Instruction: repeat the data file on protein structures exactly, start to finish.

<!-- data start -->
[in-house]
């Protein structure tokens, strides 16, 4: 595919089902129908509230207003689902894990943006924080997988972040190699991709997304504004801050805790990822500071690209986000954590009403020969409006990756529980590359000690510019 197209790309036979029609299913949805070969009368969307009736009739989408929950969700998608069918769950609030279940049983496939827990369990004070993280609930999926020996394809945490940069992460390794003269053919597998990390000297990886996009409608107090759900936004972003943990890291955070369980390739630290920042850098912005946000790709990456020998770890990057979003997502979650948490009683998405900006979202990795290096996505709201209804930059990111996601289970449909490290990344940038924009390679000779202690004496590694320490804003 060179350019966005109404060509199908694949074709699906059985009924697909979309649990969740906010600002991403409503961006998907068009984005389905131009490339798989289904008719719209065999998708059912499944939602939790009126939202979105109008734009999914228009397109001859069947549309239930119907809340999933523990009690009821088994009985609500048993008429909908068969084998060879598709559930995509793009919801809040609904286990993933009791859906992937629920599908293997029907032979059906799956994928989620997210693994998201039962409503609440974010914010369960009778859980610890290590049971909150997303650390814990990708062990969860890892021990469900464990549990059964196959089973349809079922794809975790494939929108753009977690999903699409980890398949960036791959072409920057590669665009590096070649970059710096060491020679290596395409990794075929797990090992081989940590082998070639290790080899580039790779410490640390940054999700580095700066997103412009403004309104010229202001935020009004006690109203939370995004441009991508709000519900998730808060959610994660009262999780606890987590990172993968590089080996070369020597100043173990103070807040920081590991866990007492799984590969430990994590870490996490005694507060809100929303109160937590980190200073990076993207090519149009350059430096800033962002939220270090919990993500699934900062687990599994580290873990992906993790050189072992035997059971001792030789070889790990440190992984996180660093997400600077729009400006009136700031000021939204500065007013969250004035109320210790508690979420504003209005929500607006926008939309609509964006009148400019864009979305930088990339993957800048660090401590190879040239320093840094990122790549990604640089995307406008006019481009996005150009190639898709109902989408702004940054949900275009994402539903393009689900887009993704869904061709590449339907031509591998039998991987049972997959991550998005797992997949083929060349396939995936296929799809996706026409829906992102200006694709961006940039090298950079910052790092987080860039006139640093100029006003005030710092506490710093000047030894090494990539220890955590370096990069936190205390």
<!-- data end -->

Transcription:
[in-house]
């Protein structure tokens, strides 16, 4: 595919089902129908509230207003689902894990943006924080997988972040190699991709997304504004801050805790990822500071690209986000954590009403020969409006990756529980590359000690510019 197209790309036979029609299913949805070969009368969307009736009739989408929950969700998608069918769950609030279940049983496939827990369990004070993280609930999926020996394809945490940069992460390794003269053919597998990390000297990886996009409608107090759900936004972003943990890291955070369980390739630290920042850098912005946000790709990456020998770890990057979003997502979650948490009683998405900006979202990795290096996505709201209804930059990111996601289970449909490290990344940038924009390679000779202690004496590694320490804003 060179350019966005109404060509199908694949074709699906059985009924697909979309649990969740906010600002991403409503961006998907068009984005389905131009490339798989289904008719719209065999998708059912499944939602939790009126939202979105109008734009999914228009397109001859069947549309239930119907809340999933523990009690009821088994009985609500048993008429909908068969084998060879598709559930995509793009919801809040609904286990993933009791859906992937629920599908293997029907032979059906799956994928989620997210693994998201039962409503609440974010914010369960009778859980610890290590049971909150997303650390814990990708062990969860890892021990469900464990549990059964196959089973349809079922794809975790494939929108753009977690999903699409980890398949960036791959072409920057590669665009590096070649970059710096060491020679290596395409990794075929797990090992081989940590082998070639290790080899580039790779410490640390940054999700580095700066997103412009403004309104010229202001935020009004006690109203939370995004441009991508709000519900998730808060959610994660009262999780606890987590990172993968590089080996070369020597100043173990103070807040920081590991866990007492799984590969430990994590870490996490005694507060809100929303109160937590980190200073990076993207090519149009350059430096800033962002939220270090919990993500699934900062687990599994580290873990992906993790050189072992035997059971001792030789070889790990440190992984996180660093997400600077729009400006009136700031000021939204500065007013969250004035109320210790508690979420504003209005929500607006926008939309609509964006009148400019864009979305930088990339993957800048660090401590190879040239320093840094990122790549990604640089995307406008006019481009996005150009190639898709109902989408702004940054949900275009994402539903393009689900887009993704869904061709590449339907031509591998039998991987049972997959991550998005797992997949083929060349396939995936296929799809996706026409829906992102200006694709961006940039090298950079910052790092987080860039006139640093100029006003005030710092506490710093000047030894090494990539220890955590370096990069936190205390």